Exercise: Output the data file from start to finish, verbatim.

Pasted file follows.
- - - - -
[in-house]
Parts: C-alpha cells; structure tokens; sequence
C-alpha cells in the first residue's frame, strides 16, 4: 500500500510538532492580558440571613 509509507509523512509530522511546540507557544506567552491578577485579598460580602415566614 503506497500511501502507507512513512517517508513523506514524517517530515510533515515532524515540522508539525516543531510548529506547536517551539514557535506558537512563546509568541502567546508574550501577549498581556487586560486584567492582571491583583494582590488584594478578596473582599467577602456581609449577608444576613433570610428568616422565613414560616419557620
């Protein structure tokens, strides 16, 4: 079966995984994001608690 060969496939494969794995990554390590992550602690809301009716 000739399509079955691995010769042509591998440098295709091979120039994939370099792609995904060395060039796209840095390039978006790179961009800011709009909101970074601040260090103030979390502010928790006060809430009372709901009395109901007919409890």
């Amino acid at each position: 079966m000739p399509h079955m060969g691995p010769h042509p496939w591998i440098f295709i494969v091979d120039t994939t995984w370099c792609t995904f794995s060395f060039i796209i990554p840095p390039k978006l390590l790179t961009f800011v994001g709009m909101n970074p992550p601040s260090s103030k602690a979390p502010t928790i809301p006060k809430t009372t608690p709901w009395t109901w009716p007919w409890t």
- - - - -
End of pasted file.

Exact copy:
[in-house]
Parts: C-alpha cells; structure tokens; sequence
C-alpha cells in the first residue's frame, strides 16, 4: 500500500510538532492580558440571613 509509507509523512509530522511546540507557544506567552491578577485579598460580602415566614 503506497500511501502507507512513512517517508513523506514524517517530515510533515515532524515540522508539525516543531510548529506547536517551539514557535506558537512563546509568541502567546508574550501577549498581556487586560486584567492582571491583583494582590488584594478578596473582599467577602456581609449577608444576613433570610428568616422565613414560616419557620
């Protein structure tokens, strides 16, 4: 079966995984994001608690 060969496939494969794995990554390590992550602690809301009716 000739399509079955691995010769042509591998440098295709091979120039994939370099792609995904060395060039796209840095390039978006790179961009800011709009909101970074601040260090103030979390502010928790006060809430009372709901009395109901007919409890």
């Amino acid at each position: 079966m000739p399509h079955m060969g691995p010769h042509p496939w591998i440098f295709i494969v091979d120039t994939t995984w370099c792609t995904f794995s060395f060039i796209i990554p840095p390039k978006l390590l790179t961009f800011v994001g709009m909101n970074p992550p601040s260090s103030k602690a979390p502010t928790i809301p006060k809430t009372t608690p709901w009395t109901w009716p007919w409890t």